What's A Dive Roll? What's the difference between a Stand Up coaster and a Floorless coaster? On traditional Theme Park News Websites, the writer will sometimes use words and phrases that you may be unfamiliar with. Below, in plain English, are definitions to some of these terms!
Anytime a rider goes upside down.
A type of ride where coaster cars are suspended below the track.
The "classic" coaster where riders are seated in coaster car.
A type of coaster where riders are seated with their legs dangling above the track with no floor in the train.
A type of coaster where steel track is supported by a wooden structure, allowing for unique maneuvers and track elements.
A type of coaster where the track contains four individual rails, allowing two rails to guide the train and a special rail on each side of the track that controls the 360 degree rotation of each ride car.
A type of coaster where riders are seated like a regular inverted coaster, and then are rotated and hung from the track face down in a "flying" position.
A type of coaster where the rider's car spins on a 360 degree axis.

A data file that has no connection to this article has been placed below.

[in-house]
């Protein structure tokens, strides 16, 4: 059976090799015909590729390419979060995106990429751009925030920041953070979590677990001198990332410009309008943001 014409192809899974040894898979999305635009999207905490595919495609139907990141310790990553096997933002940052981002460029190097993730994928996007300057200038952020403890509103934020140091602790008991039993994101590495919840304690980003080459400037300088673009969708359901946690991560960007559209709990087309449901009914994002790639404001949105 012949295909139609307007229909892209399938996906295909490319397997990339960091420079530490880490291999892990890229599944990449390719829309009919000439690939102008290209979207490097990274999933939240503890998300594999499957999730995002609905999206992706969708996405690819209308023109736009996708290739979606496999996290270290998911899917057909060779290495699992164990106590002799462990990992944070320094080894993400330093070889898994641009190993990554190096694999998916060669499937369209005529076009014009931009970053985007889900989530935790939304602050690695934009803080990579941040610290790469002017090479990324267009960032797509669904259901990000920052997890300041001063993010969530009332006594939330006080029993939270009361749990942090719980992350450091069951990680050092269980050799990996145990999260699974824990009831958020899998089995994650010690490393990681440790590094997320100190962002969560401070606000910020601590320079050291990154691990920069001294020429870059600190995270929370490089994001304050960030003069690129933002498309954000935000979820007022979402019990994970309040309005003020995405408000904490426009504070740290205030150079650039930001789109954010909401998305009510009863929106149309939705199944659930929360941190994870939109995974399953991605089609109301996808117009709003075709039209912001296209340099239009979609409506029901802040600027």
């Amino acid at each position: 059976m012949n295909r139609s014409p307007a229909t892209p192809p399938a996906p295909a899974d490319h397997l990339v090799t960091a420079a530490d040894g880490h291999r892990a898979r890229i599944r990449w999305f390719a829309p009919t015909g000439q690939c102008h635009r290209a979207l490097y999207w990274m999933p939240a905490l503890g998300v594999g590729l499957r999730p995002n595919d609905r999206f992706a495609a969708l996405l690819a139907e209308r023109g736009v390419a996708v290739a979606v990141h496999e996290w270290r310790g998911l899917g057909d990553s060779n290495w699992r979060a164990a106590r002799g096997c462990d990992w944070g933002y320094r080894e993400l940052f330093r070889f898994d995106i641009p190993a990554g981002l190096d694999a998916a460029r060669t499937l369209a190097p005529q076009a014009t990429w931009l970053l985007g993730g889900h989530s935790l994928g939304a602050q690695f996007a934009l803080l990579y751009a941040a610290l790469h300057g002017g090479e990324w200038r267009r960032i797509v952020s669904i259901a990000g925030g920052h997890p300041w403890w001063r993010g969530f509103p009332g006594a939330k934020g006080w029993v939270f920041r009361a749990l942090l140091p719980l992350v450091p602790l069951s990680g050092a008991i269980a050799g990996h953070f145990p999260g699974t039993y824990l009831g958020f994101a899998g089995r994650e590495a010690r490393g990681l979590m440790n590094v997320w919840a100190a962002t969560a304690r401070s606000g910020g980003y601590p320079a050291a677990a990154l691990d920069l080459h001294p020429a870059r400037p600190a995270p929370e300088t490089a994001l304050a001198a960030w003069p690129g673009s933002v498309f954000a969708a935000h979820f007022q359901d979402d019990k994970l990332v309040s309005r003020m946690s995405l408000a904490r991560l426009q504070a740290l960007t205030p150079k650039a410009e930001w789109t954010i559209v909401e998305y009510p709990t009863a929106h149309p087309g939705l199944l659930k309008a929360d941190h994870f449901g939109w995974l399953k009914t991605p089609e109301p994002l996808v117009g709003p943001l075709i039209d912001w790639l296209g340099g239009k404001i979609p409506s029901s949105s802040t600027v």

A classic element where riders go upside down in a full 360 degree loop.
Zero G Roll
An element where the track twists riders 360 degrees with "Zero G's".
A double-inversion element where riders are turned upside down twice. The element gets its name due to the track forming a "Cobra Head" shape.
An element, also known as a "flat spin", where riders go upside down. Think of it as a regular vertical loop with the beginning and ending points separated out in a vertical straight line.
An element that appears as a traditional vertical loop, but twists 90 degrees upright so riders are never fully upside-down.
Found on Wing Coasters, riders are turned 180 degrees to a fully inverted position and are suspended upside-down as the coaster track forms a "C" shaped drop.